Some of the plants used to grow in the south, and some of the disease-causing organisms we used to see in the southeast, now we are seeing it here because of the temperature change,” Rahman said. “So some of the invasives are getting to the north and also their growing season is longer.”

Easier access to these chemicals is also driving use and contamination.

”These products are getting more and more available in the local stores,” Rahman said. “If you don’t want to go to the store, just go online and place an order. It will be on your doorstep in two, three days.” 

On top of that last point, Rahman said the issue boils down to misuse. He said oftentimes, the homeowners and agricultural workers that contact him do not fully understand the products they use, or accidentally cross-contaminate by using the same sprayers for herbicide and insecticide.

A cow with largely white hide and black markings stands in a field of tall grass waving in the wind to the right of frame and facing the camera. Closer to the center of frame is another cow with a primarily black hide and white markings, facing the right of frame. To the left of the black cow can be seen two more cow heads just peeking over the tall grass. In the background can be seen a wooden shed with a metal roof in the top right corner in front of a fence line, as well as a pond that dominates the top right of frame.
Manure from livestock that has grazed in fields treated with herbicides can also be a source of contamination.
Chris Schulz/West Virginia Public Broadcasting

“The toxicity of these products to humans is very low,” Rahman said. “But the most important thing is when you are buying these products, you have to follow the label. On the label it says how to use it. After using how many days you should not harvest or you should not enter into that treated area.”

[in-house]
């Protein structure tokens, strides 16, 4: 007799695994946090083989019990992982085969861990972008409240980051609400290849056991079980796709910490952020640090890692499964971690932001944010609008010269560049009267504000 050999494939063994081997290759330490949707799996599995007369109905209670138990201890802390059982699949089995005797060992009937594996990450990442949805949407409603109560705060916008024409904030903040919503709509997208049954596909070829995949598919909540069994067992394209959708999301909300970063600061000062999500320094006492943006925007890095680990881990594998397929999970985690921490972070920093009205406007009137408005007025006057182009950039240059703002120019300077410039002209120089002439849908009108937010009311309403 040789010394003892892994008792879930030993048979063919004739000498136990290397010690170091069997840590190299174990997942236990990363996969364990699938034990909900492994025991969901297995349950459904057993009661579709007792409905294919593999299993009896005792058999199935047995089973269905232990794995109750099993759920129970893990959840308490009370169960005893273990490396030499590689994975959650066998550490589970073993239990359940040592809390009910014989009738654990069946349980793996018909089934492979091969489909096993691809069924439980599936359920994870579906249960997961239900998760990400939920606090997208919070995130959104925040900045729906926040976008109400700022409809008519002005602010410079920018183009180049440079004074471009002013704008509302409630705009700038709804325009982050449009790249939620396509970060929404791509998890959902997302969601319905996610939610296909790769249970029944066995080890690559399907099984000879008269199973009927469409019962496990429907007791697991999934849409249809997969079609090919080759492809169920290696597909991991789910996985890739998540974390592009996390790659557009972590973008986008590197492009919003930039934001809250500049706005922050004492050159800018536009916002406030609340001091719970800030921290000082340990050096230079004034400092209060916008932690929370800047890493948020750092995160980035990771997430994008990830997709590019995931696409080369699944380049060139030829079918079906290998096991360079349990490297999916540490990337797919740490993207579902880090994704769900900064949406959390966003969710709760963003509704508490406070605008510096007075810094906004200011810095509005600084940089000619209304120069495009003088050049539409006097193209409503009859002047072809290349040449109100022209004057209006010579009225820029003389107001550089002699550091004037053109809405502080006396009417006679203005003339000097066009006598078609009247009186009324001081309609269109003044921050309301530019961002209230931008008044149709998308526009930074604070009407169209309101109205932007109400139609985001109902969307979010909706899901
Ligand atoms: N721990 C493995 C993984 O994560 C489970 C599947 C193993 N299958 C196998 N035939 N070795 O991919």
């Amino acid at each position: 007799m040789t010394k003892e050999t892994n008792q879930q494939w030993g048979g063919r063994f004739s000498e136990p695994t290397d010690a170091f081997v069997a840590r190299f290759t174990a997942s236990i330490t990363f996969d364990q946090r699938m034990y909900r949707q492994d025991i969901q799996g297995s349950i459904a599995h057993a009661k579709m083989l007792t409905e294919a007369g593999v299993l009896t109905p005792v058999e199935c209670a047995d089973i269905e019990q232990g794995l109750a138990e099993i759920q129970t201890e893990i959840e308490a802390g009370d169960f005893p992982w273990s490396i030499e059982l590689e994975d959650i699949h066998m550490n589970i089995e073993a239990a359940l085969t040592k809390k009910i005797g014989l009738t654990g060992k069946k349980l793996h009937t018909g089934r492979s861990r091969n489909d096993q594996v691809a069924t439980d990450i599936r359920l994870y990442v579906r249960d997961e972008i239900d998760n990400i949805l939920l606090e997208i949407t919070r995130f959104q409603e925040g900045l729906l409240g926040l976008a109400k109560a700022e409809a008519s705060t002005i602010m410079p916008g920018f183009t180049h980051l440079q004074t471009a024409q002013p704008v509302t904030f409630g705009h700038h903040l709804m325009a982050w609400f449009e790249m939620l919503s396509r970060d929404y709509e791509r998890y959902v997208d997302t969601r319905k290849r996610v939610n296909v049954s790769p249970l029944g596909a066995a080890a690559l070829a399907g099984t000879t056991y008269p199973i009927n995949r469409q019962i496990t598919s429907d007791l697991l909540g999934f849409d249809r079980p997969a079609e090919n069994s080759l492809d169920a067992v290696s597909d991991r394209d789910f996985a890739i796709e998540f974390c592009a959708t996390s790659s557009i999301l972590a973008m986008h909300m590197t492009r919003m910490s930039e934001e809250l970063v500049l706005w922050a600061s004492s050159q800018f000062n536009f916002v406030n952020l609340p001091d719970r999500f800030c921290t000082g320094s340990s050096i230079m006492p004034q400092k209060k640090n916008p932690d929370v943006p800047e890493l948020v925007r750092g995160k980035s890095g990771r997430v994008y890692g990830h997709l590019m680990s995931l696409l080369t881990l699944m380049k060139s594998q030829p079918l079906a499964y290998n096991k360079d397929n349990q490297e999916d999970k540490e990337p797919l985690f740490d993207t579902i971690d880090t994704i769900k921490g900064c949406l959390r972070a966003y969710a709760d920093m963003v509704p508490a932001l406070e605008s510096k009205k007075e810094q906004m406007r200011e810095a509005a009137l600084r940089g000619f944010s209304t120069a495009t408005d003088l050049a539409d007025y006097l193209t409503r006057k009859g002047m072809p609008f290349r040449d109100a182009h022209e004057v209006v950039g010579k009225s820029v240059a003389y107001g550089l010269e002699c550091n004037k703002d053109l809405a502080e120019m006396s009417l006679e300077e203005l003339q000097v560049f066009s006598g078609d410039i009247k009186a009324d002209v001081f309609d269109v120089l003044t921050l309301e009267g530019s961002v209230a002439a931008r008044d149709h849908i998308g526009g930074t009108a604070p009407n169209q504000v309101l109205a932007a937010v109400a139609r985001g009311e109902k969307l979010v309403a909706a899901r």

Rakesh Chandran, professor and extension specialist of weed science at WVU, agreed with Rahman that it is the herbicide user’s responsibility to use the products safely and understand the full impact of what they’re doing.

“If a herbicide is used according to the label, there are minimal risks associated with it,” he said. “For example, there are a few herbicides that are labeled or they’re used in pastures or hay fields, whereby it specifically states on the label that ‘Do not remove the hay or any clippings from the field where it was applied outside the farm.’ In other words, all the hay should stay within the farm where it was treated.”

The damage to Rye’s tomatillos could have been avoided if someone had just read the label. 

Chandran said it can be difficult to pinpoint what he calls “non-target” damage caused by herbicides. Chandran and Rahman both suggest conducting what is called a bio-assay to confirm contamination. 

“If it’s a straw mulch, you take some of that mulch and mix it with good potting mixture, good meaning uncontaminated potting mixture,” Chandran said. “Then you sow some sensitive seeds, say cucumber or peas or tomatoes. Once it germinates, if it shows any signs of distorted growth, then that’s an indication that herbicide residue is present. To confirm that, what one would need to do is to have a control or have a treatment which was not contaminated.”

On a small scrub field on WVU’s Animal Science farm in Morgantown, weeds have been allowed to grow freely. Here, Chandran has treated two patches. One lacks the thistles and tall weeds of the surrounding field, but still has clovers and some other plants growing. The other is yellowed and dry, with almost no life. 

“This is typically the kind of injury that you would see in a garden,” Chandran said. “For example, if it’s a pepper plant or a tomato plant, it will show exactly this type of injury from herbicide residues. Whereas the new herbicide that we are developing, you don’t see those types of injuries.”

Chandran is developing the next generation of herbicides, one he hopes will be even more focused on controlling unwanted plants and leave beneficials like clover, and the unsuspecting tomatillo, alone. 

But even once the new stuff hits the markets in a few years, it will still be worthwhile to read the label.